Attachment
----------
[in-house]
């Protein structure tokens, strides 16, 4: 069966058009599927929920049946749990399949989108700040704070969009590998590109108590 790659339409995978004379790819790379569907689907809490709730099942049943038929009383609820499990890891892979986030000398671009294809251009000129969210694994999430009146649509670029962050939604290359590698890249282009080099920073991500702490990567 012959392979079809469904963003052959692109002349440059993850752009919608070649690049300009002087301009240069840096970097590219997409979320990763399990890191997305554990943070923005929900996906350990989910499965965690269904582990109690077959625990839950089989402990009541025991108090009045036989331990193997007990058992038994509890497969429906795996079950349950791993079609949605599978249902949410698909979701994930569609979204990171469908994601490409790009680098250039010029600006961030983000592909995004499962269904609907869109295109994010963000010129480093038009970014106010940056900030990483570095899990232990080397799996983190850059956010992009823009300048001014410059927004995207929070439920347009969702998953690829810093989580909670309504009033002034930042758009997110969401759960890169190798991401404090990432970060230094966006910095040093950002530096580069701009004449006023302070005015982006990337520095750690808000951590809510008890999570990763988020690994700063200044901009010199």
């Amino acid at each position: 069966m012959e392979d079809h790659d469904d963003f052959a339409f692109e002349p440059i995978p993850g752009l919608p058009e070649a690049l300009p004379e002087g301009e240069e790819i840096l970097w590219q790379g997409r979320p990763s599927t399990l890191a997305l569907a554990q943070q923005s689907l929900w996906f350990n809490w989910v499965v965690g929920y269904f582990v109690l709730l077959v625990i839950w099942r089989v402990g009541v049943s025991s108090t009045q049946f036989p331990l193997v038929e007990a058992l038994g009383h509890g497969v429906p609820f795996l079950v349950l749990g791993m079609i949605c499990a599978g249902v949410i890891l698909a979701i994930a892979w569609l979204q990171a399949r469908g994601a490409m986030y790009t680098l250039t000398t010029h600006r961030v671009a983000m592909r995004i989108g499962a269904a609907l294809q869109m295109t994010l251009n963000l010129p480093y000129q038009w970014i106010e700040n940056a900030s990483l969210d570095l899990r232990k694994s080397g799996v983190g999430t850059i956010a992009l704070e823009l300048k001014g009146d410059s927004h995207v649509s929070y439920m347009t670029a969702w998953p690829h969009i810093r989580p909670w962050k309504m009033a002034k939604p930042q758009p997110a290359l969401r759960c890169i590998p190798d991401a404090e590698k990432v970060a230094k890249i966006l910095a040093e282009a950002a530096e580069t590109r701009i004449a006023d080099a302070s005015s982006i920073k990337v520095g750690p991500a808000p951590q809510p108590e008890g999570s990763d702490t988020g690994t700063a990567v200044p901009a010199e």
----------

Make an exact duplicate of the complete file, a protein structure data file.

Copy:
[in-house]
């Protein structure tokens, strides 16, 4: 069966058009599927929920049946749990399949989108700040704070969009590998590109108590 790659339409995978004379790819790379569907689907809490709730099942049943038929009383609820499990890891892979986030000398671009294809251009000129969210694994999430009146649509670029962050939604290359590698890249282009080099920073991500702490990567 012959392979079809469904963003052959692109002349440059993850752009919608070649690049300009002087301009240069840096970097590219997409979320990763399990890191997305554990943070923005929900996906350990989910499965965690269904582990109690077959625990839950089989402990009541025991108090009045036989331990193997007990058992038994509890497969429906795996079950349950791993079609949605599978249902949410698909979701994930569609979204990171469908994601490409790009680098250039010029600006961030983000592909995004499962269904609907869109295109994010963000010129480093038009970014106010940056900030990483570095899990232990080397799996983190850059956010992009823009300048001014410059927004995207929070439920347009969702998953690829810093989580909670309504009033002034930042758009997110969401759960890169190798991401404090990432970060230094966006910095040093950002530096580069701009004449006023302070005015982006990337520095750690808000951590809510008890999570990763988020690994700063200044901009010199």
């Amino acid at each position: 069966m012959e392979d079809h790659d469904d963003f052959a339409f692109e002349p440059i995978p993850g752009l919608p058009e070649a690049l300009p004379e002087g301009e240069e790819i840096l970097w590219q790379g997409r979320p990763s599927t399990l890191a997305l569907a554990q943070q923005s689907l929900w996906f350990n809490w989910v499965v965690g929920y269904f582990v109690l709730l077959v625990i839950w099942r089989v402990g009541v049943s025991s108090t009045q049946f036989p331990l193997v038929e007990a058992l038994g009383h509890g497969v429906p609820f795996l079950v349950l749990g791993m079609i949605c499990a599978g249902v949410i890891l698909a979701i994930a892979w569609l979204q990171a399949r469908g994601a490409m986030y790009t680098l250039t000398t010029h600006r961030v671009a983000m592909r995004i989108g499962a269904a609907l294809q869109m295109t994010l251009n963000l010129p480093y000129q038009w970014i106010e700040n940056a900030s990483l969210d570095l899990r232990k694994s080397g799996v983190g999430t850059i956010a992009l704070e823009l300048k001014g009146d410059s927004h995207v649509s929070y439920m347009t670029a969702w998953p690829h969009i810093r989580p909670w962050k309504m009033a002034k939604p930042q758009p997110a290359l969401r759960c890169i590998p190798d991401a404090e590698k990432v970060a230094k890249i966006l910095a040093e282009a950002a530096e580069t590109r701009i004449a006023d080099a302070s005015s982006i920073k990337v520095g750690p991500a808000p951590q809510p108590e008890g999570s990763d702490t988020g690994t700063a990567v200044p901009a010199e």